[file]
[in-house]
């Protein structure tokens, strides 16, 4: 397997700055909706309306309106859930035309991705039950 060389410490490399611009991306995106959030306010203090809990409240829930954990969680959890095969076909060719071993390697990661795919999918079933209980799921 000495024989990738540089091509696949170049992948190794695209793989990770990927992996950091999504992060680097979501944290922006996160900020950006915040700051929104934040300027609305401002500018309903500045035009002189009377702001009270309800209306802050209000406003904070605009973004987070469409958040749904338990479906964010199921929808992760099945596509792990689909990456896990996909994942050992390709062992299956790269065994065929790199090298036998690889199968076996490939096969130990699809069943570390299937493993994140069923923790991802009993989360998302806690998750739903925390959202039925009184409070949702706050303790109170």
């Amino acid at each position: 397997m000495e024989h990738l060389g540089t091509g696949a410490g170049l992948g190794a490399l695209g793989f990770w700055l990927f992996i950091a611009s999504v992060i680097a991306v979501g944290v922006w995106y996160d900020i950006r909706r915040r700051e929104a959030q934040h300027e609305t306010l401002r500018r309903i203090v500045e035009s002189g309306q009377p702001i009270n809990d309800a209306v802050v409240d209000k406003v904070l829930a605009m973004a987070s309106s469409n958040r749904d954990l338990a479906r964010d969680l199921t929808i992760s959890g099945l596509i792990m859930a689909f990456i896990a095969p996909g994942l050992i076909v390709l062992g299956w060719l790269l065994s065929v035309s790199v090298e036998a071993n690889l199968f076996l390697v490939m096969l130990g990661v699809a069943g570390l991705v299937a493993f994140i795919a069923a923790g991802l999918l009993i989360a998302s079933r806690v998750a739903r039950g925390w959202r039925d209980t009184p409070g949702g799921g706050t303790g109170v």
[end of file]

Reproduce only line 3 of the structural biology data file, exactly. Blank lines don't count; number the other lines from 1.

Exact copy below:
């Amino acid at each position: 397997m000495e024989h990738l060389g540089t091509g696949a410490g170049l992948g190794a490399l695209g793989f990770w700055l990927f992996i950091a611009s999504v992060i680097a991306v979501g944290v922006w995106y996160d900020i950006r909706r915040r700051e929104a959030q934040h300027e609305t306010l401002r500018r309903i203090v500045e035009s002189g309306q009377p702001i009270n809990d309800a209306v802050v409240d209000k406003v904070l829930a605009m973004a987070s309106s469409n958040r749904d954990l338990a479906r964010d969680l199921t929808i992760s959890g099945l596509i792990m859930a689909f990456i896990a095969p996909g994942l050992i076909v390709l062992g299956w060719l790269l065994s065929v035309s790199v090298e036998a071993n690889l199968f076996l390697v490939m096969l130990g990661v699809a069943g570390l991705v299937a493993f994140i795919a069923a923790g991802l999918l009993i989360a998302s079933r806690v998750a739903r039950g925390w959202r039925d209980t009184p409070g949702g799921g706050t303790g109170v």